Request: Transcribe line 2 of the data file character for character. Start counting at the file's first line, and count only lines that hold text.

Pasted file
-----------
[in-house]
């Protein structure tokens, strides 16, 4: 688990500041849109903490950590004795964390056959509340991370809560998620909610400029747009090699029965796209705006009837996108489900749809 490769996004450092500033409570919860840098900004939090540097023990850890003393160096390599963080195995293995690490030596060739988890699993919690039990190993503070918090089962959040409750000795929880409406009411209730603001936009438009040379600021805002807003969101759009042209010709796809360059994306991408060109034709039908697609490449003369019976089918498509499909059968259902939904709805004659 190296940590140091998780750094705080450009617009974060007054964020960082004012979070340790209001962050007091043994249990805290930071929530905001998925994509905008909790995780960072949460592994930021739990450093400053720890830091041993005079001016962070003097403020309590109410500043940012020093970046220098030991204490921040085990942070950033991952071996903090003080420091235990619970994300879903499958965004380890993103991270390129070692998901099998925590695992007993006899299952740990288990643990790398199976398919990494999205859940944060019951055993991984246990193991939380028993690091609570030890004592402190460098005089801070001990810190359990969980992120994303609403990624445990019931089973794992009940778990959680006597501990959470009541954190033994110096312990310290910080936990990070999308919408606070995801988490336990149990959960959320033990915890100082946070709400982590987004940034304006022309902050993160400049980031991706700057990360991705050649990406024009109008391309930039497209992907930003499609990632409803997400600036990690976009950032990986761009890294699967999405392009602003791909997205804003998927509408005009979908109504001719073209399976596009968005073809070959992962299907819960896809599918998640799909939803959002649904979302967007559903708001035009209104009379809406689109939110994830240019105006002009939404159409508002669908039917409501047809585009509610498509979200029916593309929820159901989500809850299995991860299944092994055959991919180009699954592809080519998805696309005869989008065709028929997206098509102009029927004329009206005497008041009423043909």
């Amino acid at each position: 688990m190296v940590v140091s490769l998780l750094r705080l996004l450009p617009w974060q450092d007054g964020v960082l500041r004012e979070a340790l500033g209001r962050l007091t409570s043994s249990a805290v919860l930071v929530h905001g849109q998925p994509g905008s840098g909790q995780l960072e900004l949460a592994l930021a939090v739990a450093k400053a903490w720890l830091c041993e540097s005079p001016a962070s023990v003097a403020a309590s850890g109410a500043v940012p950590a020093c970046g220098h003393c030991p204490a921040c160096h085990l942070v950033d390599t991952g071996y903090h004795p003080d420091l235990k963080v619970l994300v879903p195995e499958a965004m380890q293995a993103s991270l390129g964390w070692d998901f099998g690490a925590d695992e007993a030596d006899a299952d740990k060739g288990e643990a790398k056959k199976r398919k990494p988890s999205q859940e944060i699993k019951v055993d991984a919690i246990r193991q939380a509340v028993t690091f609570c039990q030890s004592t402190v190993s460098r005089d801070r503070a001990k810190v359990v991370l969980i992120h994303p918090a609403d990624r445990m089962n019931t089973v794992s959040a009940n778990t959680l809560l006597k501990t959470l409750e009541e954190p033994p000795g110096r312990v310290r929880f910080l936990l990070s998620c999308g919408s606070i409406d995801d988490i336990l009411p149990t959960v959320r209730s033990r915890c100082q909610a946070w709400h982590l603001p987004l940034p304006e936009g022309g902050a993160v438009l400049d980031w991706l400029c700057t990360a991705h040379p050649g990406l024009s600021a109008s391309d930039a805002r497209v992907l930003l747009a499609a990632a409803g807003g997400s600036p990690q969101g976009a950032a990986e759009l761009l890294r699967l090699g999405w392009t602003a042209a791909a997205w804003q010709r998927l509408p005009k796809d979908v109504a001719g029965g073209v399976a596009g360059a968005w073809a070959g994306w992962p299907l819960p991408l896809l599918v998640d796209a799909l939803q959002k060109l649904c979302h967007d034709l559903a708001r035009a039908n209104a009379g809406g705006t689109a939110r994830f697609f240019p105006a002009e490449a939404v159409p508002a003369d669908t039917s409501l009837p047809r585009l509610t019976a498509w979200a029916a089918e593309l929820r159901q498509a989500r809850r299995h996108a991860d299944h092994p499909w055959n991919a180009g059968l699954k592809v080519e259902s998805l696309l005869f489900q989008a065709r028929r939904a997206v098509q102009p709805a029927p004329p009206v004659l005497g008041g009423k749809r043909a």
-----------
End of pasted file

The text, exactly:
């Protein structure tokens, strides 16, 4: 688990500041849109903490950590004795964390056959509340991370809560998620909610400029747009090699029965796209705006009837996108489900749809 490769996004450092500033409570919860840098900004939090540097023990850890003393160096390599963080195995293995690490030596060739988890699993919690039990190993503070918090089962959040409750000795929880409406009411209730603001936009438009040379600021805002807003969101759009042209010709796809360059994306991408060109034709039908697609490449003369019976089918498509499909059968259902939904709805004659 190296940590140091998780750094705080450009617009974060007054964020960082004012979070340790209001962050007091043994249990805290930071929530905001998925994509905008909790995780960072949460592994930021739990450093400053720890830091041993005079001016962070003097403020309590109410500043940012020093970046220098030991204490921040085990942070950033991952071996903090003080420091235990619970994300879903499958965004380890993103991270390129070692998901099998925590695992007993006899299952740990288990643990790398199976398919990494999205859940944060019951055993991984246990193991939380028993690091609570030890004592402190460098005089801070001990810190359990969980992120994303609403990624445990019931089973794992009940778990959680006597501990959470009541954190033994110096312990310290910080936990990070999308919408606070995801988490336990149990959960959320033990915890100082946070709400982590987004940034304006022309902050993160400049980031991706700057990360991705050649990406024009109008391309930039497209992907930003499609990632409803997400600036990690976009950032990986761009890294699967999405392009602003791909997205804003998927509408005009979908109504001719073209399976596009968005073809070959992962299907819960896809599918998640799909939803959002649904979302967007559903708001035009209104009379809406689109939110994830240019105006002009939404159409508002669908039917409501047809585009509610498509979200029916593309929820159901989500809850299995991860299944092994055959991919180009699954592809080519998805696309005869989008065709028929997206098509102009029927004329009206005497008041009423043909």